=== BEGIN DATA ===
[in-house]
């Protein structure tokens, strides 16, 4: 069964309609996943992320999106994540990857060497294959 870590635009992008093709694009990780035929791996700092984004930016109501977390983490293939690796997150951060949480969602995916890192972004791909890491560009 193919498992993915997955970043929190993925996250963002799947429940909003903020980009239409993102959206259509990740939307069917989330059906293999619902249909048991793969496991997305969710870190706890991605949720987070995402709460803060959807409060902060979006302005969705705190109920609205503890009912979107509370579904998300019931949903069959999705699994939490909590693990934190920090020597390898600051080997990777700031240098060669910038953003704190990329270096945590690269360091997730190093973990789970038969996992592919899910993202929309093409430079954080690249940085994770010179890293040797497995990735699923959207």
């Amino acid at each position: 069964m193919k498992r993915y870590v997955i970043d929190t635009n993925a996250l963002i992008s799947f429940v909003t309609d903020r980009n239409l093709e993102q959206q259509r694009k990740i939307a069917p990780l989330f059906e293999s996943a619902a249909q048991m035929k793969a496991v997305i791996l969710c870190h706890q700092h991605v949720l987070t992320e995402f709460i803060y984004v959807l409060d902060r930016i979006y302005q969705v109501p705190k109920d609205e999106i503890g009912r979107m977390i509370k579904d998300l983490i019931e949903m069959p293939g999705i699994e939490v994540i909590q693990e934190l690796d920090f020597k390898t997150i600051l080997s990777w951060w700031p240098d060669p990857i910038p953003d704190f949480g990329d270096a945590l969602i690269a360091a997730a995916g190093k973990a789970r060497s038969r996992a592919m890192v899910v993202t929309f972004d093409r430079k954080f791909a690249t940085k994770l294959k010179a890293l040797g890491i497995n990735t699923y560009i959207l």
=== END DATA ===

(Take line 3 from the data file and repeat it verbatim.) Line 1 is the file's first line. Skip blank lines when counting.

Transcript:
């Amino acid at each position: 069964m193919k498992r993915y870590v997955i970043d929190t635009n993925a996250l963002i992008s799947f429940v909003t309609d903020r980009n239409l093709e993102q959206q259509r694009k990740i939307a069917p990780l989330f059906e293999s996943a619902a249909q048991m035929k793969a496991v997305i791996l969710c870190h706890q700092h991605v949720l987070t992320e995402f709460i803060y984004v959807l409060d902060r930016i979006y302005q969705v109501p705190k109920d609205e999106i503890g009912r979107m977390i509370k579904d998300l983490i019931e949903m069959p293939g999705i699994e939490v994540i909590q693990e934190l690796d920090f020597k390898t997150i600051l080997s990777w951060w700031p240098d060669p990857i910038p953003d704190f949480g990329d270096a945590l969602i690269a360091a997730a995916g190093k973990a789970r060497s038969r996992a592919m890192v899910v993202t929309f972004d093409r430079k954080f791909a690249t940085k994770l294959k010179a890293l040797g890491i497995n990735t699923y560009i959207l």